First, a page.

MOUNT PLEASANT, S.C. (AP) — From a simulated flight around the moon to the chaos in the gun turret of a destroyer fending off World War II kamikaze attacks, interactive technology is bringing to life what once were staid, static museum displays at the Patriots Point Naval and Maritime Museum.
The aircraft carrier USS Yorktown, the World War II destroyer Laffey and the Cold War era submarine Clamagore are moored at the state museum on Charleston Harbor. The museum is also home to the Medal of Honor Museum, an exhibit recreating a Vietnam War river support base and a memorial to Cold War submariners.
But for almost 40 years, Patriots Point showed its vessels and other attractions much as most museums did — static displays and pictures with plaques explaining what visitors were seeing.
Then, about 18 months ago, the museum unveiled a master plan to spend upward to $5 million to make exhibits more interactive, draw more visitors and make history more relevant to a technologically savvy younger generation.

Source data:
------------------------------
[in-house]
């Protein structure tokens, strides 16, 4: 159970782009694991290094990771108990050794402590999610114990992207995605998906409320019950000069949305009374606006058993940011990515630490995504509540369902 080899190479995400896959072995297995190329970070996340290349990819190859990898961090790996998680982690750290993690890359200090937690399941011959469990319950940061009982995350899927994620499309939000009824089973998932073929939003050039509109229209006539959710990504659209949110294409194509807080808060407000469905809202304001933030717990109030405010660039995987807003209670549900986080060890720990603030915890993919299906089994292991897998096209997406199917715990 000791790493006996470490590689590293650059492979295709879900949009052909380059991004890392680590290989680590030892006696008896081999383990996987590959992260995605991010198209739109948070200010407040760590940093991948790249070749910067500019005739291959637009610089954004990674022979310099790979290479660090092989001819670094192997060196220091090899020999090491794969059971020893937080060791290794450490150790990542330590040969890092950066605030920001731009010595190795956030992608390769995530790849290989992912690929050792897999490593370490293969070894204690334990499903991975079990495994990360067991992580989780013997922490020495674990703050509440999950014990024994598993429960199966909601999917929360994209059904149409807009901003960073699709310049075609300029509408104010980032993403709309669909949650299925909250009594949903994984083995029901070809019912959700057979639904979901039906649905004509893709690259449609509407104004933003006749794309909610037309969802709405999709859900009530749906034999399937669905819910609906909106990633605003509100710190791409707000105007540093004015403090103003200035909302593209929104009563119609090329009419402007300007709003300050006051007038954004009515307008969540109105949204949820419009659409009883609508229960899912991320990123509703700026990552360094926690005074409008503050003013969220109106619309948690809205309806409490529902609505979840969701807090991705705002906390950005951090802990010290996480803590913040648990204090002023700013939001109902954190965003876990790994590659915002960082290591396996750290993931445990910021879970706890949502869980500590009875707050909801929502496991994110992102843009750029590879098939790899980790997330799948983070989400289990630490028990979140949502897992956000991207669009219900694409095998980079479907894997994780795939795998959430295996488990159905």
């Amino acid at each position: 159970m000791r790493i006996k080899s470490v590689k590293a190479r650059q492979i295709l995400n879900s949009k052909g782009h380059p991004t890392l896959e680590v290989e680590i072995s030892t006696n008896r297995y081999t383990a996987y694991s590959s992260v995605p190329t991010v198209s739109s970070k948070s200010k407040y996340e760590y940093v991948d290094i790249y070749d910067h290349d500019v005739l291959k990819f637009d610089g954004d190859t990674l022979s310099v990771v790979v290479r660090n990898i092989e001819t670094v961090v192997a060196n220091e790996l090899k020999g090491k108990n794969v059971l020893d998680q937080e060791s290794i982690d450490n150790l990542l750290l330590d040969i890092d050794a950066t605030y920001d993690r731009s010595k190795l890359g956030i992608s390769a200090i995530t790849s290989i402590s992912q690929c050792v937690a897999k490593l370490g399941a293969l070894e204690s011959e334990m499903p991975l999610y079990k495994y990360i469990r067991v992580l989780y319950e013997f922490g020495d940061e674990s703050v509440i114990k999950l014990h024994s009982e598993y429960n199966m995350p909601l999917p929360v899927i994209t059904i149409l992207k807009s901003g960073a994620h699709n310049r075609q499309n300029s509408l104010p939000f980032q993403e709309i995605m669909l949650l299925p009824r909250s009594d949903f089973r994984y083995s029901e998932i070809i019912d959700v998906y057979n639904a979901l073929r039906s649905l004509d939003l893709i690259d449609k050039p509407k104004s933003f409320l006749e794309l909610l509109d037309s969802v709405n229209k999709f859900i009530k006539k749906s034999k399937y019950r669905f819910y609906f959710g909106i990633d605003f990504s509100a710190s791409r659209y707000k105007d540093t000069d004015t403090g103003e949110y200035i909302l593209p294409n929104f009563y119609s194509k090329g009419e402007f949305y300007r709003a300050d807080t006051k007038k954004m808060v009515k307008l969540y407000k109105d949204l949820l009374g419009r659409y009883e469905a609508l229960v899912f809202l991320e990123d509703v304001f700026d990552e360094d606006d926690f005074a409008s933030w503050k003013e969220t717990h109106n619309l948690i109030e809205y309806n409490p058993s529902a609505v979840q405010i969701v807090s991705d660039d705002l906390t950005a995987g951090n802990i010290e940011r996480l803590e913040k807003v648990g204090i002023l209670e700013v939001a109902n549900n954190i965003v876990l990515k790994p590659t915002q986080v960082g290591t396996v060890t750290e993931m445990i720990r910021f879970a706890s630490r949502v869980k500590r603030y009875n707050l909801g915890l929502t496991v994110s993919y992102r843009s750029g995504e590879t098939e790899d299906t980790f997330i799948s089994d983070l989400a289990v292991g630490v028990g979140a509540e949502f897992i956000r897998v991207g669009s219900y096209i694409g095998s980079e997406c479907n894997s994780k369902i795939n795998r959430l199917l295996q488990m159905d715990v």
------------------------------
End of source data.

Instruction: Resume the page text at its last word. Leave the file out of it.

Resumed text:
"We have wonderful artifacts in the Yorktown, the Laffey and the Clamagore," said Mac Burdette, the museum's executive director. "But this is a very competitive industry and you have to have a better platform than your neighbor or people are going to choose to spend their $20 somewhere else."
He said attracting more visitors is key to the survival of the museum where, during the next two decades, the Yorktown alone is expected to need $80 million in maintenance work.
A look at recent developments and future plans:
Flight to the Moon
As of last month, visitors can experience a flight around the moon amid film footage and radio communications from the December 1968 Apollo 8 mission in a replica of the capsule where seats rumble on takeoff and shake upon splashdown. The Yorktown recovered Apollo 8 from the Pacific.
War in the Pacific
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